GRT bus drivers to get shields under new pilot project

GRT bus operators are "very excited" a pilot project will install shields to protect them from aggressive passengers.

Operators 'led to believe that being verbally assaulted or spit on is part of the job'

A Mississauga transit driver shows a barrier used to protect bus drivers from being assaulted by passengers. Some new GRT buses expected this fall will have the dividers installed. (CBC News)

Some Grand River Transit bus drivers will work behind shields starting early next year as part of a new pilot project.

The shields were part of the contract negotiations between Unifor, the union which represents bus operators and maintenance staff, and the Region of Waterloo.

Local 4304 president Rick Lonergan said safety is a top concern for bus operators.

"The members really wanted this," Lonergan told CBC News.

"We feel it's better to be proactive and not to be reactive of that event. Fortunately, we live in a mostly safe, secure community," he said.

Lonergan said drivers are concerned after a rise in physical abuse in other cities, including a Winnipeg bus driver who was stabbed to death in February.
This "slider" system isn't fixed in place and allows drivers to move the position of the glass around based on their preference. The glass can be quickly slid across and closed in the event of an emergency, according to the manufacturer. (Arow Global)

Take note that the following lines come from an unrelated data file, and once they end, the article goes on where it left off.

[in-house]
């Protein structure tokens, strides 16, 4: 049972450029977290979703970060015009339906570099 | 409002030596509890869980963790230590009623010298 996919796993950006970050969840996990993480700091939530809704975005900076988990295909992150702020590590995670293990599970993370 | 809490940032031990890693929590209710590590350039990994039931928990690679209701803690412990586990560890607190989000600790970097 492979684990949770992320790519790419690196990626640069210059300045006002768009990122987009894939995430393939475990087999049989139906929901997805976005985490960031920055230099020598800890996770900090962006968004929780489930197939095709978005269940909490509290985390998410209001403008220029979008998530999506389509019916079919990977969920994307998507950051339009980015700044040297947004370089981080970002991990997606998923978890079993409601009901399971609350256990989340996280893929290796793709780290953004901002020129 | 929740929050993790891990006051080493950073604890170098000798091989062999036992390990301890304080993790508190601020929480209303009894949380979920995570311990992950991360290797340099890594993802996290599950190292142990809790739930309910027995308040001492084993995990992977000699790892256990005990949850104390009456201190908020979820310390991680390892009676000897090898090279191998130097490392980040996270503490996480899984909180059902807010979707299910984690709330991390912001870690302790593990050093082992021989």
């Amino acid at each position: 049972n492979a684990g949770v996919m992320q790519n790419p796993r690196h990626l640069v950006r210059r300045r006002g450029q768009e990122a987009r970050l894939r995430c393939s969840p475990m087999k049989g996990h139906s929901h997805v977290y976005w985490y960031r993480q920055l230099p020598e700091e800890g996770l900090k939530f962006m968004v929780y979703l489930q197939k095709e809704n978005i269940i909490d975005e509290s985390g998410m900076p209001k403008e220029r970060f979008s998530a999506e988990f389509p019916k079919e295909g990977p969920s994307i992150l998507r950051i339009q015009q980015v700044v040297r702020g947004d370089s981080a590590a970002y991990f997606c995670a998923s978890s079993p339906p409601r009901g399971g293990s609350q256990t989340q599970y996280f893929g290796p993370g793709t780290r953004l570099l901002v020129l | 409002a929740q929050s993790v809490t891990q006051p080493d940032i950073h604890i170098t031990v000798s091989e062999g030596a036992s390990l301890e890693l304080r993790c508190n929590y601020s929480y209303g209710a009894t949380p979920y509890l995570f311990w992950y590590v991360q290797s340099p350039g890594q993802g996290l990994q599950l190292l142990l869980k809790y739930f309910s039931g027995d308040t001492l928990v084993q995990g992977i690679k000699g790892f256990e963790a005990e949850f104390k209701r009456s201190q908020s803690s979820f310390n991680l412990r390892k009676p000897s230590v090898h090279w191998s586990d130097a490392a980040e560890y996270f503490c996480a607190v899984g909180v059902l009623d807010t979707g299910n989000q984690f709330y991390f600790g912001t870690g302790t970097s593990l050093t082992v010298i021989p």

Operators 'very excited'

Physical assaults on GRT buses are rare, Lonergan said, but there are other confrontations.

"I think that they've been led to believe that being verbally assaulted or spit on is part of the job," Lonergan said, adding he hears about those kinds of attacks more and more.

"I hear about them, other people hear about them," he said, adding some drivers have raised concerns because they don't know if a passenger is carrying a concealed weapon such as a knife.

"The biggest part of this bargaining, I believe, had to do with health and safety and when [the bus operators] saw they were going to get some help, perhaps with protection from shields, they got very excited about that."

Eight buses will get four different types of shields for the pilot project. The shields will be installed on new buses, which are expected to arrive in the region in November and to go into service in January.

The region and Unifor ratified a new contract on Monday. The new contract also gives employees a 5.25 per cent raise over three years and improved working conditions.


  • GRT unionized employees did not receive a six per cent raise over three years. During the second round of negotiations for a new contract, the pay increases for unionized employees were reduced to 1.5 per cent in the first year, 1.75 per cent in the second year and 2 per cent in third year.
    Apr 05, 2017 3:28 PM ET